Well, Nuss goes back -- I coached against him when he was a player at the University of Idaho and I was at Eastern Washington and watched him obviously shred a lot of defenses along the way by spreading it out and throwing it around the ballpark. Both of us come from kind of that background, and we were together at Michigan State and had an opportunity to work side by side there, which was outstanding. So there's a lot of carryover from just being able to talk the game and the language. I think his experiences, obviously, in the NFL and what he did winning the National Championship, part of that at the University of Alabama, is something that brings some SEC recognition to that side of the ball, and I think that's really important.

Q. Coach, how has the cost of attendance offered by your school affected your recruiting and your program?

I think, as long as everybody's running by the same rules, that's your -- it's federal guidelines, right? So there's not one thing or another. Obviously, we'd like to have a balanced sheet across the board, but at the same time, there's a reason those are in place. I think it's great for the student-athlete. I think it really gives them an opportunity. I'm happy to see it happen, and I'm glad to see that we've come to it that way. We'll see. If you lose a guy over $1,000 here or there for his cost of attendance, maybe that's part of it. There's nothing you can do. Those are the rules. Growing up, you got a set of rules, and you just played by them. I never really put that much thought to that part of it other than I'm excited that they're getting something.

Q. Coach, you mentioned about being the ball coach at Florida. Do you have any kind of relationship with Steve Spurrier? Was he any kind of influence on you coming up as an offensive minded coach?

I always enjoyed watching his teams play obviously. It's one of those things back when he was coaching there, the things he was doing, advancing the football through the air, and it was a lot of fun to watch. Had an opportunity to meet him, speak with him a couple separate times, and just what a great guy and really a knowledgeable guy as far as it comes to the offensive side of the ball. But more than that, here's a guy that -- I drive by work every day and pass his statue. That's pretty cool. There's a Heisman Trophy winner right there. I look forward to someday being really able to sit down and pick his brain because he's one of the true guys offensively that knows how to get it done.

Q. Have you been able to kind of diagnose how Florida hasn't been able to replicate that sort of offensive production from the Spurrier and from the Urban Meyer eras the past four or five years? Just kind of what's gone into that.

Well, I don't really look into that because we were kind of had our own set of problems working where we were, and yet at the same time, I don't really look at it as much as what was wrong. It's just what we have to come in and try to do to be successful and help us win football games. That's really what it's all about. Those guys were really good coaches that have been through Florida, and sometimes maybe it just doesn't work. I get it. It happens a lot in this profession, but at the same time, it wasn't for guys that haven't had success where they've been and for whatever reason, the pieces didn't fit.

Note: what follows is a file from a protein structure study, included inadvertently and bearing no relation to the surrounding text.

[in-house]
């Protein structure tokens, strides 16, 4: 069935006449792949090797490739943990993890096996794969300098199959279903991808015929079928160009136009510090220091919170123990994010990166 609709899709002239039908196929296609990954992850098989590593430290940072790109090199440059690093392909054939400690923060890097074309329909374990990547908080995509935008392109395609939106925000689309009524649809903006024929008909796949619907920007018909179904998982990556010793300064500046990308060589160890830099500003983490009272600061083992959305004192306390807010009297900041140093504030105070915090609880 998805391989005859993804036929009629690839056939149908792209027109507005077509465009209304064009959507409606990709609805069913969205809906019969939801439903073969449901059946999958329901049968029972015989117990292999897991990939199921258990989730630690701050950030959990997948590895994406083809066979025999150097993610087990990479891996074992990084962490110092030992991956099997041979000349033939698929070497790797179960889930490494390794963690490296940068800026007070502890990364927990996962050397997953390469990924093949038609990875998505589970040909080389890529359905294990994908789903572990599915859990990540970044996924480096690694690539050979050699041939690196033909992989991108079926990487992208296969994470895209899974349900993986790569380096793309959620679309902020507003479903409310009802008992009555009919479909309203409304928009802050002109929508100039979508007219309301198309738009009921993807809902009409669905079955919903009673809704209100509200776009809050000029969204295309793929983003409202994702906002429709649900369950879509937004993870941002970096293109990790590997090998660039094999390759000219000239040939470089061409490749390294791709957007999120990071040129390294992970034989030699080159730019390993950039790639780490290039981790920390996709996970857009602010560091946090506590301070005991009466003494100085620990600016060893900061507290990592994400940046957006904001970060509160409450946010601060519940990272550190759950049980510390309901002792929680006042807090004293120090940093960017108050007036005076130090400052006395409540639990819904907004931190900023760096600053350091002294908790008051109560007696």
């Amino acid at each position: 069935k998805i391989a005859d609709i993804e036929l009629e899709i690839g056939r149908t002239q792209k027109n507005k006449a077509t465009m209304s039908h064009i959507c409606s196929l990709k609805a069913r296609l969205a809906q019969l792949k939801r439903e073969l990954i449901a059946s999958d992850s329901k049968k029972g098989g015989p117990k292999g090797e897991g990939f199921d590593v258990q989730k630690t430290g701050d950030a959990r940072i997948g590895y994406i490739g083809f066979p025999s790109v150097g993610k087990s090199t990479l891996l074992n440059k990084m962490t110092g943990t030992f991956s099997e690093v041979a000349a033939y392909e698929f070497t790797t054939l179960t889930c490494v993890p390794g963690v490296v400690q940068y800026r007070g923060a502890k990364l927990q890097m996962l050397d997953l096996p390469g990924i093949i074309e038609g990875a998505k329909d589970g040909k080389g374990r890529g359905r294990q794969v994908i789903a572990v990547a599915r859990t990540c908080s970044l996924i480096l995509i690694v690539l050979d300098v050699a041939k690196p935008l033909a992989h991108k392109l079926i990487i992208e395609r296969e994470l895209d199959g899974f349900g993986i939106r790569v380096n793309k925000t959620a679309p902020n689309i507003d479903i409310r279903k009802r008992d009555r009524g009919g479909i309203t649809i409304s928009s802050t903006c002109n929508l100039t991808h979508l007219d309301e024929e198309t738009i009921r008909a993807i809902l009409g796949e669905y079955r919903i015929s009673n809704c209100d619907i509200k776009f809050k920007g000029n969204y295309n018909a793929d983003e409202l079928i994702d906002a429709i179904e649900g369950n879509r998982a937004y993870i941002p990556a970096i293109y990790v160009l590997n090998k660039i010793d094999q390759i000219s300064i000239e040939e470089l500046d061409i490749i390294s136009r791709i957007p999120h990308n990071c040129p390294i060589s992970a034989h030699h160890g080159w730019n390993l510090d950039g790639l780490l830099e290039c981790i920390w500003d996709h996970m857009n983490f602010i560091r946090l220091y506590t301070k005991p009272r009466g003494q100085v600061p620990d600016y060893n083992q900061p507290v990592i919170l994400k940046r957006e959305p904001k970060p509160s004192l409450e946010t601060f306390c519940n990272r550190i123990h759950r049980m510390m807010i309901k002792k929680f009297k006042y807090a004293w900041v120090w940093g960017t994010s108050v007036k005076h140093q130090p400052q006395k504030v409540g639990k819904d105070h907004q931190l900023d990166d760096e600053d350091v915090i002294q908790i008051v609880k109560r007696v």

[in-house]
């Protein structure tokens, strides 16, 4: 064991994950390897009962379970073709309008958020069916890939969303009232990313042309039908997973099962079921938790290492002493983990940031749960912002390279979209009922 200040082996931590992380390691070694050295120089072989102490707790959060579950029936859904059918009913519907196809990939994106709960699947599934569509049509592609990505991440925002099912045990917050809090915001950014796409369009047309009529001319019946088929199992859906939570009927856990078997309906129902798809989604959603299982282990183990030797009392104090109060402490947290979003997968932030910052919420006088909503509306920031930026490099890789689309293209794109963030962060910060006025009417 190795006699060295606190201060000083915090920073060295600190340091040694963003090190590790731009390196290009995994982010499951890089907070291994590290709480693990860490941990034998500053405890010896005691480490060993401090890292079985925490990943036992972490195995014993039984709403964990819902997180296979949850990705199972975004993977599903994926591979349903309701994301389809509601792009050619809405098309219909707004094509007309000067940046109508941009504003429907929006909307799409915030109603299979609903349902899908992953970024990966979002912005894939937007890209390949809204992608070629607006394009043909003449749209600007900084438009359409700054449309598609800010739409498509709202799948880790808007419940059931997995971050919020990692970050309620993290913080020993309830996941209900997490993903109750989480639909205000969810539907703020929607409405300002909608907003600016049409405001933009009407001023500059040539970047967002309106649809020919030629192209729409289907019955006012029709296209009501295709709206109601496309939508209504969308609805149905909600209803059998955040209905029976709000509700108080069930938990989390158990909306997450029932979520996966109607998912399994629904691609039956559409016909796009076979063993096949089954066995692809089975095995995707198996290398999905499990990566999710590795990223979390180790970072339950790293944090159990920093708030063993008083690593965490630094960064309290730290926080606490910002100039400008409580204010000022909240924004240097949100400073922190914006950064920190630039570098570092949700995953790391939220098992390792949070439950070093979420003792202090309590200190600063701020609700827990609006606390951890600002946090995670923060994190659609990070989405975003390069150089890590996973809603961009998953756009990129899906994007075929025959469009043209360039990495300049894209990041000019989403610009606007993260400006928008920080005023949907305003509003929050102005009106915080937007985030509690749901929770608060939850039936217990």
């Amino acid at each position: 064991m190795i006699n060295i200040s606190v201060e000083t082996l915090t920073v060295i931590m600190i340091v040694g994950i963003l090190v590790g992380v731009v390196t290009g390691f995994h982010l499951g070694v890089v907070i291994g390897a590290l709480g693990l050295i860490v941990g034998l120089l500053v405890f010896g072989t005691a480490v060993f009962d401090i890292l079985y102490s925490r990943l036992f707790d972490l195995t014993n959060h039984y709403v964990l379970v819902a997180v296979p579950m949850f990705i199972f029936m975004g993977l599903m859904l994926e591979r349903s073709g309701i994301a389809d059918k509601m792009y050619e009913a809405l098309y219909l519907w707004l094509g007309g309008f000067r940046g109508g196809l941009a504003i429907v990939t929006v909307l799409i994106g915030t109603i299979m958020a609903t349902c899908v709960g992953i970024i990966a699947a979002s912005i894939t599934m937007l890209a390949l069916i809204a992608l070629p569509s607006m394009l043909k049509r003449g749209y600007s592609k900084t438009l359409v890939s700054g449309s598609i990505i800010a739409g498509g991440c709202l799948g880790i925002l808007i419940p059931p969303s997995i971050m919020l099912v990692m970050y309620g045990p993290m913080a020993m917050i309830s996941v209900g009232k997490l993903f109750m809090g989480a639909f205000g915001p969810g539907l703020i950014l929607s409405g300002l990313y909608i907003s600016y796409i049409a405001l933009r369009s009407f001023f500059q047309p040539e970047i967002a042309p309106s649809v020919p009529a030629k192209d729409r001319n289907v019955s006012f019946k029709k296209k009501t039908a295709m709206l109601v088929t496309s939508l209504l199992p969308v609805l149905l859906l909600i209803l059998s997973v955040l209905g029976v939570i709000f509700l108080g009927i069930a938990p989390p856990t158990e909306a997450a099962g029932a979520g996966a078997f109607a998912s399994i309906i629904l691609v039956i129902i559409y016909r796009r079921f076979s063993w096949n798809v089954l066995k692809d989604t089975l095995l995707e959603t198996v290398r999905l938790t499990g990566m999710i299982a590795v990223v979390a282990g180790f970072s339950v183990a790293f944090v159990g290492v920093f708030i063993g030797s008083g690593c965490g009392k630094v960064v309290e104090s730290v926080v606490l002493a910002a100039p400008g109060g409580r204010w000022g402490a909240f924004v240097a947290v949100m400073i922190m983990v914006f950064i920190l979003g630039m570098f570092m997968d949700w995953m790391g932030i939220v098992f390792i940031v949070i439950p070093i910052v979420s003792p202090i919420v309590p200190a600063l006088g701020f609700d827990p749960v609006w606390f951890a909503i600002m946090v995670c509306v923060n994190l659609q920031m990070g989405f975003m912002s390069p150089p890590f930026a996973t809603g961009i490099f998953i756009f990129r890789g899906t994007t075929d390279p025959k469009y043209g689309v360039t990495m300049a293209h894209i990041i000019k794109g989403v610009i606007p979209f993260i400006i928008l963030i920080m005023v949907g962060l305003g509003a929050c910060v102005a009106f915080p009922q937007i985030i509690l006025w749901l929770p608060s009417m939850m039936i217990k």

Q. You're going to be relying on a lot of freshmen this year, first year players. Is that unusual in this situation you're in? Did you do that at CSU? How's that kind of dynamic work? It's got to be tough to do.

Those guys -- the one thing is they all signed up to come and play, and some think they're ready maybe before they are. In our case, they're going to have an opportunity, and we're going to rely on them. They're going to have to take a lot of valuable reps, especially on the offensive side of the ball. For those guys, that learning curve has got to happen in a hurry. There's a lot that goes into it, and yet we can't dump it all on them at once. That's got to be -- our understanding is we've got to have a little patience with a couple of those position groups as we move forward without hindering the play of the people around them. That's really kind of the delicate part. I'll be really interested to see how they blend once we get down there August 6th.

Q. Coach, you've got a couple players on the team who are sons of former Pro Bowl type guys in Kelvin Taylor and Bryan Cox. What did you see from those two in the spring, and what are your expectations of those two in the fall?

Well, Kelvin, he ended up taking a ton of reps because, there again, the lack of numbers at the position, and has done an outstanding job, especially in the pass protection part of it, which is something that we're going to need out of him moving forward. Bryan is coming off an injury, and yet has done a great job from the rehab standpoint. We're excited to get him back out come the start of fall camp.

Q. Coach, last year the Florida Gators finished fifth in total defense in the SEC, and you return seven starters this year. How do you ensure there's not a dropoff on the defensive side of the ball, ensuring that the offense gets all the kinks out and is one of the top tier offenses in the SEC this year?

Outstanding job on defense, no doubt about it, and a lot of those guys returning that have experience. We're going to have to lean on them as we introduce some of these younger guys, and yet it's up to the offense to kind of take some of the heat off of them as well. It goes hand in hand. We've got to be good in special teams. We've got to be able to flip field position and force teams to go long field when needed and try to sustain some drives to keep them off the field. That's one of the things that, going through, we really have kind of set as a staff that we need to focus on. There's some good competitive players over there, and obviously, losing the production as we did at what turned out to be the third pick in the Draft, that guy was pretty special. Yet we're going to need some guys to step up around him, with him not being there, to take part of that burden off up front as well.